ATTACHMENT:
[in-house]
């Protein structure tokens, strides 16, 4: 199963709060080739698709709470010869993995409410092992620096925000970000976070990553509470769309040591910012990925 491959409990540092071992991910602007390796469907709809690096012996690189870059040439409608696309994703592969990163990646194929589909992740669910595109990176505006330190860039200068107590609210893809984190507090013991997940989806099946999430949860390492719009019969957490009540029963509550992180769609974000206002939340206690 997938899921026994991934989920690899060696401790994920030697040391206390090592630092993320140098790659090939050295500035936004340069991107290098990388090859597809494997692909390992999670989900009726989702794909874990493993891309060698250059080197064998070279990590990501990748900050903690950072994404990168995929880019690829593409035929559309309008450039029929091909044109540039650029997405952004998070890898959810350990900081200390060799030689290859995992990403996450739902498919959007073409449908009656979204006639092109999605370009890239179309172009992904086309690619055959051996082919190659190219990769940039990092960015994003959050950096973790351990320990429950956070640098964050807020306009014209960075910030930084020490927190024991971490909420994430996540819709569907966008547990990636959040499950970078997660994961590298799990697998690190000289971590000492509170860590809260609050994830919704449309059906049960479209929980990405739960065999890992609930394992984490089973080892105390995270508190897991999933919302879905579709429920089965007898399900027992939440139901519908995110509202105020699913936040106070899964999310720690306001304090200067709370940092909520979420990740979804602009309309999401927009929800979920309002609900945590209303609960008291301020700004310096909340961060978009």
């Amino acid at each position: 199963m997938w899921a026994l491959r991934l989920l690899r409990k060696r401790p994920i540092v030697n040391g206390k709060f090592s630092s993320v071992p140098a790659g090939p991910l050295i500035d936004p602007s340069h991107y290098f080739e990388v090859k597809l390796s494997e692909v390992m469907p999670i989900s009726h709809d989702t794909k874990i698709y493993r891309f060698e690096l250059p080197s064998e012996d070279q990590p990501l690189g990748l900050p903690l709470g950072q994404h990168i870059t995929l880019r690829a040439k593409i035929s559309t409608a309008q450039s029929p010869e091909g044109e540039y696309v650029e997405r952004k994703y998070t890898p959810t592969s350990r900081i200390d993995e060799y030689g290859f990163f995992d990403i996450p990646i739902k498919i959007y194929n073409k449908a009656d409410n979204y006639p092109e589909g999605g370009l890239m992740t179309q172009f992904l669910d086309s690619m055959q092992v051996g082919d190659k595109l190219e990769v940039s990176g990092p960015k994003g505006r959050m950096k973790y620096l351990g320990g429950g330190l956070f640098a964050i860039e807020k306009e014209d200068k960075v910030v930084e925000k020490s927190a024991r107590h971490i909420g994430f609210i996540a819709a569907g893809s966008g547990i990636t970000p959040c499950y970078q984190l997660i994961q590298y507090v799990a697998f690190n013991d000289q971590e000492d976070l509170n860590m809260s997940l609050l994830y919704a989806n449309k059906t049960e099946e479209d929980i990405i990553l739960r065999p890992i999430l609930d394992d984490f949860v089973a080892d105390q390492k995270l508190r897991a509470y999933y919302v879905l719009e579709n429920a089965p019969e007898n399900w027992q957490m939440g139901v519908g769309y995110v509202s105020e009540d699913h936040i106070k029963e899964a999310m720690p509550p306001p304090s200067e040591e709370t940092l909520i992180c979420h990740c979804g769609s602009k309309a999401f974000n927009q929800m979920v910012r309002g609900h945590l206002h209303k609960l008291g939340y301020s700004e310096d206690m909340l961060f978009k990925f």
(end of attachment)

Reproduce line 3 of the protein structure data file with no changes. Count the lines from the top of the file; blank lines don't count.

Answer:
């Amino acid at each position: 199963m997938w899921a026994l491959r991934l989920l690899r409990k060696r401790p994920i540092v030697n040391g206390k709060f090592s630092s993320v071992p140098a790659g090939p991910l050295i500035d936004p602007s340069h991107y290098f080739e990388v090859k597809l390796s494997e692909v390992m469907p999670i989900s009726h709809d989702t794909k874990i698709y493993r891309f060698e690096l250059p080197s064998e012996d070279q990590p990501l690189g990748l900050p903690l709470g950072q994404h990168i870059t995929l880019r690829a040439k593409i035929s559309t409608a309008q450039s029929p010869e091909g044109e540039y696309v650029e997405r952004k994703y998070t890898p959810t592969s350990r900081i200390d993995e060799y030689g290859f990163f995992d990403i996450p990646i739902k498919i959007y194929n073409k449908a009656d409410n979204y006639p092109e589909g999605g370009l890239m992740t179309q172009f992904l669910d086309s690619m055959q092992v051996g082919d190659k595109l190219e990769v940039s990176g990092p960015k994003g505006r959050m950096k973790y620096l351990g320990g429950g330190l956070f640098a964050i860039e807020k306009e014209d200068k960075v910030v930084e925000k020490s927190a024991r107590h971490i909420g994430f609210i996540a819709a569907g893809s966008g547990i990636t970000p959040c499950y970078q984190l997660i994961q590298y507090v799990a697998f690190n013991d000289q971590e000492d976070l509170n860590m809260s997940l609050l994830y919704a989806n449309k059906t049960e099946e479209d929980i990405i990553l739960r065999p890992i999430l609930d394992d984490f949860v089973a080892d105390q390492k995270l508190r897991a509470y999933y919302v879905l719009e579709n429920a089965p019969e007898n399900w027992q957490m939440g139901v519908g769309y995110v509202s105020e009540d699913h936040i106070k029963e899964a999310m720690p509550p306001p304090s200067e040591e709370t940092l909520i992180c979420h990740c979804g769609s602009k309309a999401f974000n927009q929800m979920v910012r309002g609900h945590l206002h209303k609960l008291g939340y301020s700004e310096d206690m909340l961060f978009k990925f």